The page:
A Chocolat spectre
For the little French village which forms the highly atmospheric setting of the film Chocolat (directed by Lasse Hallström) tranquility is defined by abstinence, order and a rigidly Christian sense of morality – until the arrival of the aberrant Vianne Rocher shatters this carefully maintained veneer. Vianne, with her tow of an illegitimate daughter and her imaginary pet kangaroo, also ushers in the sorcery of the North wind and the seductive power of chocolate. Much of the trajectory of the film is governed by the ensuing conflict between Vianne and Comte Paul de Reynaud, the village mayor, who struggles to persuade the village to continue practicing its old rituals and remain faithful to the church.
Chocolat discusses themes of gender, sexuality and religion, and one can argue, posits them in a Gothicized framework. Joanne Harris’ book of the same name, on which the movie is based, aimed at emulating the literary/ horror genre, and the genre manifests its marks architecturally in the film: the Church is the central image, not just in the film text, but also as a topographical location from which everything in the village seems to emanate (or conversely, recede). Thus the Church is the most definitive, defining entity in the village which structures normativity in the community. The notion of a stable society is generated in conjunction to Church regulations and beliefs of which Reynaud serves as the primary mediator. Consequently, people in the village are evaluated by the degree to which they adhere to or depart from this value system: Caroline, the pious, rule-abiding daughter of Vianne’s eccentric landlady Armande, falls closest to the purview of Reynaud, while Armande, who hosts Vianne and her chocolaterie, and Vianne herself are pushed to the far end of the spectrum as they gradually upturn these notions.
The film text is invested with a characteristic Gothicized aura, to the extent that Vianne assumes the figure of the witch/ sorceress who breaches the powerful religious harmony (or the attempt at this harmony) of the village and creates points of rupture which increase exponentially as the film progresses. Chocolate becomes an object which is transferred insidiously and clandestinely throughout the village, something of a spectral presence which works in opposition to the order of the Church.
Vianne is constructed as the “other” on the basis of several counts of exclusion: space, gender and expression of sexuality being the most prominent ones. She is an outsider who enters the community uninvited, carrying a multiplicity of potential transformations into a space previously insulated from any form of change. Pitted against the presiding authority figure of the village – Reynaud – she is immediately apparent as the “other” due to her gender, and perceived as a threat because she has no qualms about expressing her sexuality: by way of clothing, which by the standards of the village immediately seems promiscuous, and ultimately, because of her illegitimate daughter Anouk about whom she is never even remotely apologetic. Her “otherness” is conflated when she associates with a group of gypsies who arrive at the village by river; these gypsies who are already marginal to the community further aggravate the hostility of the village toward Vianne.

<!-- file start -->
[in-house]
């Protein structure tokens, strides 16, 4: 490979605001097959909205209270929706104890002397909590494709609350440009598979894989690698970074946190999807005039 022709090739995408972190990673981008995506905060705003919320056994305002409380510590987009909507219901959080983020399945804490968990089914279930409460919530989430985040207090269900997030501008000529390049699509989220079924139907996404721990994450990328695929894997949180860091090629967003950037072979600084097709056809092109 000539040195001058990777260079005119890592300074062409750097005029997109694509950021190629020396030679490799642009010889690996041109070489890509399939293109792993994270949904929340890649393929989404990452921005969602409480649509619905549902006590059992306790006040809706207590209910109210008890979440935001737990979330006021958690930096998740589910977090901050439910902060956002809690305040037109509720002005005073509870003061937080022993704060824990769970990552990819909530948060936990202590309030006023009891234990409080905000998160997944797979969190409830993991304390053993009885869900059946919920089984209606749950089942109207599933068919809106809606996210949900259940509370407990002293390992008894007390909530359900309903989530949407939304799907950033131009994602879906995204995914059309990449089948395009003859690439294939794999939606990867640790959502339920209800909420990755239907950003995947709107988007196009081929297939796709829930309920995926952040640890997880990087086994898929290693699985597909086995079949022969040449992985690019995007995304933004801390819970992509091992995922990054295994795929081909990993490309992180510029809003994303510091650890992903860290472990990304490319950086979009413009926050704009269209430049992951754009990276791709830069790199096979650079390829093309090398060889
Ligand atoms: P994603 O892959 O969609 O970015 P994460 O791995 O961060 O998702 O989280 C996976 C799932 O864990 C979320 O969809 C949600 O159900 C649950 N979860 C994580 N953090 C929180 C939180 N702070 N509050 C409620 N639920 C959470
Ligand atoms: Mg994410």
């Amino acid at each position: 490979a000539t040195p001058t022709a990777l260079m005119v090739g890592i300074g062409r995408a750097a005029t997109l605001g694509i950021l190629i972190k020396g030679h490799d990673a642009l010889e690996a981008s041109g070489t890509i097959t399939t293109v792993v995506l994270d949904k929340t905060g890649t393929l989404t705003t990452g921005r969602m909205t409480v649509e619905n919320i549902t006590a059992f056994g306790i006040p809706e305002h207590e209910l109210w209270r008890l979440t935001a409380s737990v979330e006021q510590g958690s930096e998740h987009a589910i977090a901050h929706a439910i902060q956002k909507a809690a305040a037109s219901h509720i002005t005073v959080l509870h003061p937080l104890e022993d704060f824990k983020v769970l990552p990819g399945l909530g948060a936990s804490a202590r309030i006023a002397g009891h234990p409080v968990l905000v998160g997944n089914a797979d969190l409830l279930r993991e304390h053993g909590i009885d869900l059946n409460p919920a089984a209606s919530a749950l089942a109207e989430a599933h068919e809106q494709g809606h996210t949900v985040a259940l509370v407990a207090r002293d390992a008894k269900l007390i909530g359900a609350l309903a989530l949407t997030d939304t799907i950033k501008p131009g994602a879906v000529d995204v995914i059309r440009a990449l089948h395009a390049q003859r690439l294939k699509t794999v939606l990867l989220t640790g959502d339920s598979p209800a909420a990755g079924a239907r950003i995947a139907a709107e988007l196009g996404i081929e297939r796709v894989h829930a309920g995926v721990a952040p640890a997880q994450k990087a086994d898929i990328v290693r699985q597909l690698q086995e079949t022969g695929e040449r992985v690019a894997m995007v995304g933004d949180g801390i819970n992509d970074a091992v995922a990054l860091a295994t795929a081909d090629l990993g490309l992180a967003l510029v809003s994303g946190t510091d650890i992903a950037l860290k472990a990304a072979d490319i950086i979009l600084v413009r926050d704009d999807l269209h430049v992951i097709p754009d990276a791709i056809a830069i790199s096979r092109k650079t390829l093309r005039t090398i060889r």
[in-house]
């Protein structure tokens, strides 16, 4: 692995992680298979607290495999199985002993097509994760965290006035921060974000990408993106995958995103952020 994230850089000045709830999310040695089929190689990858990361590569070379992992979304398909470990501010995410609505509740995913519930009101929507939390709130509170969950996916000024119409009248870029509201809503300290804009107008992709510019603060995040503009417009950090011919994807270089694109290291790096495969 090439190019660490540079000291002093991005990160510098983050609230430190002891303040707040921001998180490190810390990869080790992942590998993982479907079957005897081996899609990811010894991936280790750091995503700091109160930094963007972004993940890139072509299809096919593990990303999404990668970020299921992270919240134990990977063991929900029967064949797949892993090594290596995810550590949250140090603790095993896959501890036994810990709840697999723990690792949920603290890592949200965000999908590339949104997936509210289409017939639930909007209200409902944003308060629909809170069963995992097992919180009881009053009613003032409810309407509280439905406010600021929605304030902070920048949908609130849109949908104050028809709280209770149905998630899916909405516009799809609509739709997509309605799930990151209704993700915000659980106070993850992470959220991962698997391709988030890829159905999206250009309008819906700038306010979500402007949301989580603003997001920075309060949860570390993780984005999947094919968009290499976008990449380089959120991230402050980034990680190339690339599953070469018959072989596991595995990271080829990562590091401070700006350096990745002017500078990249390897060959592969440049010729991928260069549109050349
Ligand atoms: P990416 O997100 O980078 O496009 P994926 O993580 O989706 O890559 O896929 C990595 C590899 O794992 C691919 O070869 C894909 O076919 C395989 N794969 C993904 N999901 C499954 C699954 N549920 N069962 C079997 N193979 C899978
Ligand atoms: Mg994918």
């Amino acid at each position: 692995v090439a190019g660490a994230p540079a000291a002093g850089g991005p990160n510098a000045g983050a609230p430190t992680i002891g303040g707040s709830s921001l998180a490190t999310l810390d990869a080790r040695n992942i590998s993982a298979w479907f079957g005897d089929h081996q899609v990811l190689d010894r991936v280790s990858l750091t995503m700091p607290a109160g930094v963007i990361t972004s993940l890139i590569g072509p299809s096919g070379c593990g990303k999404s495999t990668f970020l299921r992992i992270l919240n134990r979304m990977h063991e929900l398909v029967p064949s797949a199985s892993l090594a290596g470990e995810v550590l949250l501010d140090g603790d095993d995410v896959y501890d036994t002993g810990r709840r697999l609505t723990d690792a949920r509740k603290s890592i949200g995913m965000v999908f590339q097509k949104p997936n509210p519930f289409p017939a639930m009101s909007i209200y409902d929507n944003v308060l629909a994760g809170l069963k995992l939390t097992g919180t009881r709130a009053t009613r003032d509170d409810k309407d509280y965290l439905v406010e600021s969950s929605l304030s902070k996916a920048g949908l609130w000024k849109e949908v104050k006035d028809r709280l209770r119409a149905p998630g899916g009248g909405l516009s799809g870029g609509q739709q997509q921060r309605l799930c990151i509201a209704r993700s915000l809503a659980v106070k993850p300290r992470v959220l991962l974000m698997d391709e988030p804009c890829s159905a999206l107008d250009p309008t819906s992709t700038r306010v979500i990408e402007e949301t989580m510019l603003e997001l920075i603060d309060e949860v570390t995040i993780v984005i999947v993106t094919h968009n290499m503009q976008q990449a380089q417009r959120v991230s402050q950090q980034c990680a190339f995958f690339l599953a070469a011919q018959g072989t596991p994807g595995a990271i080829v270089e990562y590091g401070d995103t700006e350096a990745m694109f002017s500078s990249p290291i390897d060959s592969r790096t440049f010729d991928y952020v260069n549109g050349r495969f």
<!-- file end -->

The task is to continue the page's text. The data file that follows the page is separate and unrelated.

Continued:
The film yields to a reading in terms of colonizer/ colonized binaries interestingly by positing Vianne not as the colonized “other” forced into a new space culminating in surrender to that space, but as a colonizer who enters the new space willingly and succeeds in winning over the community. Sexuality is the most powerful disruptive force which systematically disempowers the Church – right from the chocolaterie (“What’s the décor? Early Mexican brothel?” comments Armande when she first enters it) to Vianne’s sexual liaison with Roux the gypsy, and even Josephine’s emancipation from her abusive husband which relaxes her socio-sexual confinement and expressiveness.
Despite the reversal in the colonizer/ colonized binary (the film portrays the ingression of pagan ritual into a Christian milieu, albeit with the pagan figure in the position of the colonizer), the trope of the colonizer/ colonized remains largely unaltered, following a predictable arc of the colonizer’s initial entry into the potential colony, reactionary hostility, vulnerability to the ideas of the colonizer, and the process of imbibing the semiotics of the colonial regime into the native culture. Hence, by employing binaries of Christian/ pagan, good/ evil, deprivation/ excess, Chocolat posits that a society, however problematically organized, is always deformed by the introduction of the “other”, and the manner in which society reacts to this breach governs what kind of society is consequently synthesized.
This piece was a class assignment: a film report on the gothic postcolonial.